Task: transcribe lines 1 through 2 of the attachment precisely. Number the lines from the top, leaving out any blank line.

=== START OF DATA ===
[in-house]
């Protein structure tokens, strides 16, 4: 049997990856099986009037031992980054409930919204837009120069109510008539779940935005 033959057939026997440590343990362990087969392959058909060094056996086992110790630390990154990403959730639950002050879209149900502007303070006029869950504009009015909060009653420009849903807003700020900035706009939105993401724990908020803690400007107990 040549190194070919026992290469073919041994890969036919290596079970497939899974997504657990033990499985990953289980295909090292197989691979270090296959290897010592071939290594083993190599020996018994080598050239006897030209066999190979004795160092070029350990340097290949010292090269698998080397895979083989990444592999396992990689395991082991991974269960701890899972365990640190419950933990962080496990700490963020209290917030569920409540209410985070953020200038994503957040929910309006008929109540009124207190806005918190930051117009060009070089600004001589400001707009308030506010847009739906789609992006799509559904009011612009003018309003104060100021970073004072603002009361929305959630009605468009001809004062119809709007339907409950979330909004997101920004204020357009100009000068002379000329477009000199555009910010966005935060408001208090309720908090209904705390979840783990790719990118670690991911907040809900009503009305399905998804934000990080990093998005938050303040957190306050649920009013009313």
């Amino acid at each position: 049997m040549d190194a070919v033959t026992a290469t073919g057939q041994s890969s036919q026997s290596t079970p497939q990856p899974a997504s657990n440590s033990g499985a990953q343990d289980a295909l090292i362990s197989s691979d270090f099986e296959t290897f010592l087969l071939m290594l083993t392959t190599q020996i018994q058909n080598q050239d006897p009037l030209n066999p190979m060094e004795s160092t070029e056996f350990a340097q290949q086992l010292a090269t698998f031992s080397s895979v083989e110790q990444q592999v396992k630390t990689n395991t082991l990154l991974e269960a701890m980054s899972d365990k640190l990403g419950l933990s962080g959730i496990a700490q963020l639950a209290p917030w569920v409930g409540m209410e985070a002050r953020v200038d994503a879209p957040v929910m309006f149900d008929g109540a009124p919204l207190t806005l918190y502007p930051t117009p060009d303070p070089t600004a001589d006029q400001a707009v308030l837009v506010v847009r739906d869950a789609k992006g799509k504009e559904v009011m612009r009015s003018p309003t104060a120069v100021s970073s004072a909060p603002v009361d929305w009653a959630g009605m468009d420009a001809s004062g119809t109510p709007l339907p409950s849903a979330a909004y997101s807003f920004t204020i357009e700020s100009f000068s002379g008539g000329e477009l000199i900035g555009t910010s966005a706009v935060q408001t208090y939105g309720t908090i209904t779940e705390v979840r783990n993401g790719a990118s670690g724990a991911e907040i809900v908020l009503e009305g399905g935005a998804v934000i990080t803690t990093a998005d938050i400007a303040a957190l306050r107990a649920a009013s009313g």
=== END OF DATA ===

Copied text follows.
[in-house]
């Protein structure tokens, strides 16, 4: 049997990856099986009037031992980054409930919204837009120069109510008539779940935005 033959057939026997440590343990362990087969392959058909060094056996086992110790630390990154990403959730639950002050879209149900502007303070006029869950504009009015909060009653420009849903807003700020900035706009939105993401724990908020803690400007107990 040549190194070919026992290469073919041994890969036919290596079970497939899974997504657990033990499985990953289980295909090292197989691979270090296959290897010592071939290594083993190599020996018994080598050239006897030209066999190979004795160092070029350990340097290949010292090269698998080397895979083989990444592999396992990689395991082991991974269960701890899972365990640190419950933990962080496990700490963020209290917030569920409540209410985070953020200038994503957040929910309006008929109540009124207190806005918190930051117009060009070089600004001589400001707009308030506010847009739906789609992006799509559904009011612009003018309003104060100021970073004072603002009361929305959630009605468009001809004062119809709007339907409950979330909004997101920004204020357009100009000068002379000329477009000199555009910010966005935060408001208090309720908090209904705390979840783990790719990118670690991911907040809900009503009305399905998804934000990080990093998005938050303040957190306050649920009013009313």